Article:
“An estimated 137 million working days were lost due to sickness or injury in the UK in 2016, according to a new report from the Office for National Statistics (ONS). This was equivalent to 4.3 days per worker, the lowest recorded rate since the series began in 1993, when the number was 7.2 days per worker.”
Commenting on the findings of the report, ONS statistician Brendan Freeman said:
“Since 2003, there has been a fairly steady decline in the number of working days lost to sickness, especially during the economic downturn. In recent years, there has been a small rise in the number of days lost, but due to an increasing number of people entering the workforce, the rate per worker and overall sickness absence rate have stayed largely flat.”
The story we are familiar with is of an increasingly tense workplace which demands more of us. It is a good thing to question assumptions sometimes, and the above quote is fascinatingly challenging, and suggests it is possible that things are getting better not worse.
It is certainly the case that many of the millennial generation seem to have higher expectations and demand a more balanced life than previous generations (see our eBook on the managing the millennial generation). So perhaps the trend may now be towards a better work life balance?
Sometimes I wonder whether work / life balance is an appropriate term? For some of us work is part of life, and a very gratifying part too. We want to make an impact and do well for ourselves and for others. Perhaps it is not a choice between work or life, perhaps work could be a great part of life. It may be worth examining for ourselves what we get from work, how it contributes to our sense of well-being, and embrace it instead of believing that it is reducing the element of ‘life’ that we experience.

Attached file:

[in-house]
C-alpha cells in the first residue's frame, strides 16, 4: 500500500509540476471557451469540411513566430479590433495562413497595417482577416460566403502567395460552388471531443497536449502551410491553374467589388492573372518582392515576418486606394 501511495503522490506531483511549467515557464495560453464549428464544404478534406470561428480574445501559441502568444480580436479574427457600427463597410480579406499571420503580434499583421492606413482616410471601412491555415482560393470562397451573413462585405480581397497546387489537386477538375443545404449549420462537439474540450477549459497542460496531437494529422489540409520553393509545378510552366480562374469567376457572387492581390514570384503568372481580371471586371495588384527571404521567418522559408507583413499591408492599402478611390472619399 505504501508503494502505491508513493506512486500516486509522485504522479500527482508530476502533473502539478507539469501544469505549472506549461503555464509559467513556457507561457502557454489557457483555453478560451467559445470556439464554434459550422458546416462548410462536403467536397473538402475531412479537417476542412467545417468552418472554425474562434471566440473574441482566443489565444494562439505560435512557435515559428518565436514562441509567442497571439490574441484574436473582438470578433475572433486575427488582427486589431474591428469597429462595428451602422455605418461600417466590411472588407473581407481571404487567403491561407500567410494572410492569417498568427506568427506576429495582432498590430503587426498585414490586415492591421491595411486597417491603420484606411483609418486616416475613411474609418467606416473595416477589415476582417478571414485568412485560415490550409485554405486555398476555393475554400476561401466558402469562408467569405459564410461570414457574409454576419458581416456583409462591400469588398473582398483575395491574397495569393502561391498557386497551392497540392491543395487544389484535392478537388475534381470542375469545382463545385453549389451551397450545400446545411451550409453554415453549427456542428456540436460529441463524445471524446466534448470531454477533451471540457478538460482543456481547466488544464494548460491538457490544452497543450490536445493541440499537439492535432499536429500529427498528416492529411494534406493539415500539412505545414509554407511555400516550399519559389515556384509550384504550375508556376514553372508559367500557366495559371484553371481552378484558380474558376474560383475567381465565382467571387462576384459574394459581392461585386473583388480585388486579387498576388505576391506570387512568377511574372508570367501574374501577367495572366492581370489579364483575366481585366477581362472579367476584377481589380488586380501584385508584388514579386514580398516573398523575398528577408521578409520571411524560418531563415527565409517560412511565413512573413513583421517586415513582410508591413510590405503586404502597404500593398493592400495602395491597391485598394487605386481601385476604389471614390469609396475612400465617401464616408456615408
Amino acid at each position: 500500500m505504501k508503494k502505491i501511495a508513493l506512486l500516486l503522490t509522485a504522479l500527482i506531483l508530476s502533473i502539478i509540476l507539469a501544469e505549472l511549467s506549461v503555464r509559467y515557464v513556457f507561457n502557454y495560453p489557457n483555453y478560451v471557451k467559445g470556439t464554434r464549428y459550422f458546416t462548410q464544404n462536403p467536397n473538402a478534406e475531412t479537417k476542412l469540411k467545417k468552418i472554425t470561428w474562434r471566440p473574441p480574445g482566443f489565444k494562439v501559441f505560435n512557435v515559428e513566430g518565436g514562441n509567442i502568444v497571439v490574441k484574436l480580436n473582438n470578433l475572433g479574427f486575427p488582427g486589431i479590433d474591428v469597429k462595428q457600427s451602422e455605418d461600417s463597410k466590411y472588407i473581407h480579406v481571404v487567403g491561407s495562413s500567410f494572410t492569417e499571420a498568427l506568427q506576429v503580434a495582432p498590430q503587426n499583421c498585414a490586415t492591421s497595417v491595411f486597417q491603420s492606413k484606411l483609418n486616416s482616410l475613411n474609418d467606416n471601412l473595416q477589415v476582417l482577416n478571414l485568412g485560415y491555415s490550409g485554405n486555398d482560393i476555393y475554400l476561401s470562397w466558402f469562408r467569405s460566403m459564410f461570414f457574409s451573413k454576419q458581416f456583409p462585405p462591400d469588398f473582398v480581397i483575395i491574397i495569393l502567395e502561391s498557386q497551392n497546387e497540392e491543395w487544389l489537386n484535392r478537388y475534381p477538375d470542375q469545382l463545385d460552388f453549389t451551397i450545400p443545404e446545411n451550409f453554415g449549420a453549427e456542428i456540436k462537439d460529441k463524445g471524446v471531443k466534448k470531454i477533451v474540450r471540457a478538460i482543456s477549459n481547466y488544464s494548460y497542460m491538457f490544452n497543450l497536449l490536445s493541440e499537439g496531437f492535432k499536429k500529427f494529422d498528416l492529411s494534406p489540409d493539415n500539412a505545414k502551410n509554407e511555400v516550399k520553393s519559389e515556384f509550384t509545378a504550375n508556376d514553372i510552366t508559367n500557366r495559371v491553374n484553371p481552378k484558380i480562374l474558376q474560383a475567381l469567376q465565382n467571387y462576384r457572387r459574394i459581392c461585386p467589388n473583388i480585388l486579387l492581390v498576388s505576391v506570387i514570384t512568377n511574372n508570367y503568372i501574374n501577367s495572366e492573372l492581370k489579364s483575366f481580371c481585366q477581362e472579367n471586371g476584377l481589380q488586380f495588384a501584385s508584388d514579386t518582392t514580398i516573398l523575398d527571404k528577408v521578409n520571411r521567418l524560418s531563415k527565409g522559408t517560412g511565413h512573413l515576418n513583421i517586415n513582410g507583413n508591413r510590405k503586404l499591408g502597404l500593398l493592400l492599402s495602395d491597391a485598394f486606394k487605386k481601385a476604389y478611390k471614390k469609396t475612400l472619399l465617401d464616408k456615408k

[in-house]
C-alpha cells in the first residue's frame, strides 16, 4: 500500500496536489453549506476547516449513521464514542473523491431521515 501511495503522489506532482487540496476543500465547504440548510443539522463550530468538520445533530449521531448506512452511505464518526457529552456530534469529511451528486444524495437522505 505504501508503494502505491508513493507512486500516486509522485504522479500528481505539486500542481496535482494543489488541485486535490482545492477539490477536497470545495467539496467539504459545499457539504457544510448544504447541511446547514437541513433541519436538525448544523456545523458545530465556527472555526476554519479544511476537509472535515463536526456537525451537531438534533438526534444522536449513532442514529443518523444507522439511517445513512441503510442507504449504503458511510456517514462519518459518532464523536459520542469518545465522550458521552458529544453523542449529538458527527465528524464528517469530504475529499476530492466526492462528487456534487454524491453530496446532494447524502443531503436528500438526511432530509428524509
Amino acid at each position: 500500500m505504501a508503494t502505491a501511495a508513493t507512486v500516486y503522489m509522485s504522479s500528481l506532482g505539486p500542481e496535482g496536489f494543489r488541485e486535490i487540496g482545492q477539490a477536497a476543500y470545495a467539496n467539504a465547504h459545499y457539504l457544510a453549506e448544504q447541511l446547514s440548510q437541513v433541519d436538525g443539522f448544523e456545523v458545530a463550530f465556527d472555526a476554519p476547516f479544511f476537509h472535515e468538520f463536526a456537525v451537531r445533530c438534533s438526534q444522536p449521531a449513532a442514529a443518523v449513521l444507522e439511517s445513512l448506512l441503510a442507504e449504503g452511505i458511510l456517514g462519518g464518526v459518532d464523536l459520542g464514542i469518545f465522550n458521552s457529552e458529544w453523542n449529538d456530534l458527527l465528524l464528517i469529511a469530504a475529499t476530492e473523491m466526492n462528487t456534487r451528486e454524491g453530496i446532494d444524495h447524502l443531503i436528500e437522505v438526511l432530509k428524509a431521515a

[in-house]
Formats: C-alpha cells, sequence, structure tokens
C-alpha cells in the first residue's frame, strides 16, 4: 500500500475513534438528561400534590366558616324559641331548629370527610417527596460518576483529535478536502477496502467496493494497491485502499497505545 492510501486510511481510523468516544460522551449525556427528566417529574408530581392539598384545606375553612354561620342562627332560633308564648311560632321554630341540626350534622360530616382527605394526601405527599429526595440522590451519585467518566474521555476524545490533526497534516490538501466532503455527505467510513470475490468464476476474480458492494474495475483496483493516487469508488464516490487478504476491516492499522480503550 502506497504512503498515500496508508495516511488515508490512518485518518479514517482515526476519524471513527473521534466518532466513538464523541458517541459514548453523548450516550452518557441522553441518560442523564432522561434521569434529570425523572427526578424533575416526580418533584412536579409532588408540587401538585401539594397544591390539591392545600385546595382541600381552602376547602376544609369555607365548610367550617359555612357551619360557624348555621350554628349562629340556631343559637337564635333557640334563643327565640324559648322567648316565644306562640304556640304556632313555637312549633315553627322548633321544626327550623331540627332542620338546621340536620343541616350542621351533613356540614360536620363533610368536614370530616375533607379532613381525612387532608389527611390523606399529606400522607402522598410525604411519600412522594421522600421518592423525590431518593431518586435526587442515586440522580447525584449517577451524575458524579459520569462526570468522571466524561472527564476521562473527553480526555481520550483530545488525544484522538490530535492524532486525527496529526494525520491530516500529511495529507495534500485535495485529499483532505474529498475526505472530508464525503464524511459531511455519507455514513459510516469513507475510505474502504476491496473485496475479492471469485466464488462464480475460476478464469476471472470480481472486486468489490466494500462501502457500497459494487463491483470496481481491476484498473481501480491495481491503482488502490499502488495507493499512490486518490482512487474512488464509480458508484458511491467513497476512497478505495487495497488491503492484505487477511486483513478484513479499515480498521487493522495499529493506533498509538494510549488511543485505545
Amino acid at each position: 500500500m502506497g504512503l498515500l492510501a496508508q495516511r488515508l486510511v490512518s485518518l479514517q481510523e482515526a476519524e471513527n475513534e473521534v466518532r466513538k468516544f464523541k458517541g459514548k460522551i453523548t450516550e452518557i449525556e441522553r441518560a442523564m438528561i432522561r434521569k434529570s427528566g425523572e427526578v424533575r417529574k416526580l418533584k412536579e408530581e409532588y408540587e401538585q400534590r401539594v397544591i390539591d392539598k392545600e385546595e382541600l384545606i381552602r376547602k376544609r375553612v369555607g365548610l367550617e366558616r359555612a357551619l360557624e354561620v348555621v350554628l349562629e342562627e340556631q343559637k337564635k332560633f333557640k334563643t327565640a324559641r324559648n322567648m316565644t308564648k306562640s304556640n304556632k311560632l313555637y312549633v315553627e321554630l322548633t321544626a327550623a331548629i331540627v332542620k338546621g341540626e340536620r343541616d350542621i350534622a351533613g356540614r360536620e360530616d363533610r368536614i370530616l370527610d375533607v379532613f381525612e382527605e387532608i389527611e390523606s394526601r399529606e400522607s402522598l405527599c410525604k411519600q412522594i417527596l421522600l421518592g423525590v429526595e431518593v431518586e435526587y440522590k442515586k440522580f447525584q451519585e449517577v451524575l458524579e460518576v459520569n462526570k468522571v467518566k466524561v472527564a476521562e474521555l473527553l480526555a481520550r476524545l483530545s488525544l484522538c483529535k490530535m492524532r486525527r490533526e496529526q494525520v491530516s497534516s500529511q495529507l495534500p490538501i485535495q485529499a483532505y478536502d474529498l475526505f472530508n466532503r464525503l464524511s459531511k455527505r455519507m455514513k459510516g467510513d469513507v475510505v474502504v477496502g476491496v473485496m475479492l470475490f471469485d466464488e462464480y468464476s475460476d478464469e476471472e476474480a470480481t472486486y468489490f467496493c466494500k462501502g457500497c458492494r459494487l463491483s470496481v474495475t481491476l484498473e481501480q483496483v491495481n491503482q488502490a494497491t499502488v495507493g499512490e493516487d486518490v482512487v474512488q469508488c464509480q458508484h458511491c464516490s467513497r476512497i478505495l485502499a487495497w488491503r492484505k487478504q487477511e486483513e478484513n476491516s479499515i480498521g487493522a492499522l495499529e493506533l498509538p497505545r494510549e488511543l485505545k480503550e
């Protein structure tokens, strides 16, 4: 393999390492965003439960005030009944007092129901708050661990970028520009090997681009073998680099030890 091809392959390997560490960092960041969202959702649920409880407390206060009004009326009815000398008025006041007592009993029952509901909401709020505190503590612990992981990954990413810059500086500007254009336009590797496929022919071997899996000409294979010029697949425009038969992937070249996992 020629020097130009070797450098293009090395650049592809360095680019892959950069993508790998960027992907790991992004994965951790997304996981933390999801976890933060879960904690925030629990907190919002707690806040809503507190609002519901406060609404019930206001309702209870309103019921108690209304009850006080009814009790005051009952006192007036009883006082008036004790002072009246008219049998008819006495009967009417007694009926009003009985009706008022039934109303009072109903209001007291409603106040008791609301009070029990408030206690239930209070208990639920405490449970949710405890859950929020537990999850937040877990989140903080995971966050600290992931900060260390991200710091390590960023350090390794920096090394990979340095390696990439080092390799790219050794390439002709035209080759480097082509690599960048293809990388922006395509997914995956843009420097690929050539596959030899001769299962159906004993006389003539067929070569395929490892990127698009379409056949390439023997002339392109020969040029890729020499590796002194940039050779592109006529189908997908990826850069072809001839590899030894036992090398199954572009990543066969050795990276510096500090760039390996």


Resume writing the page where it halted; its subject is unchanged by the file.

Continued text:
We all need balance, but perhaps work is just part of life, not something that requires balancing with the rest of life?
I would without doubt agree we need balance in our lives so that we feel we are getting all we personally need. The dilemma is that different people need different balances. For some, full parenthood and no corporate life is a valid way forward. For others, total absorption in a work project for all waking hours is actually satisfying. Perhaps the issue is the awareness of what we personally need, rather than focusing on the work / non-work balance.
All this boils down to the fundamental question of ‘where do we want to be and how are we going to get there?” Sometimes, to be excellent at something needs a dedication which tips the balance into the work realm for a period of time. At other times in our life, perhaps we need more time with the family and with our social agenda. It’s all down to what is appropriate for us at the time.
Mark Miller is MD of Goodfoot, and author of 'Hamsters Can't Dance", a tongue in cheek look at management challenges.
I would personally suggest examining whether we are getting what we want out of work. If we are, then the work/life balance dilemma is somewhat easier to solve. If we dislike what we do, work/life balance becomes more of an issue. So perhaps one way of solving the work/life balance debate is to aim more decisively on what we would like to be doing at in the workplace?
We all do better at what we like to do, and what we like to do is worth pursuing. Do feel free to download our tip-sheet about work/life balance, we hope you find it interesting and thought stimulating, (especially tip number 4 !!).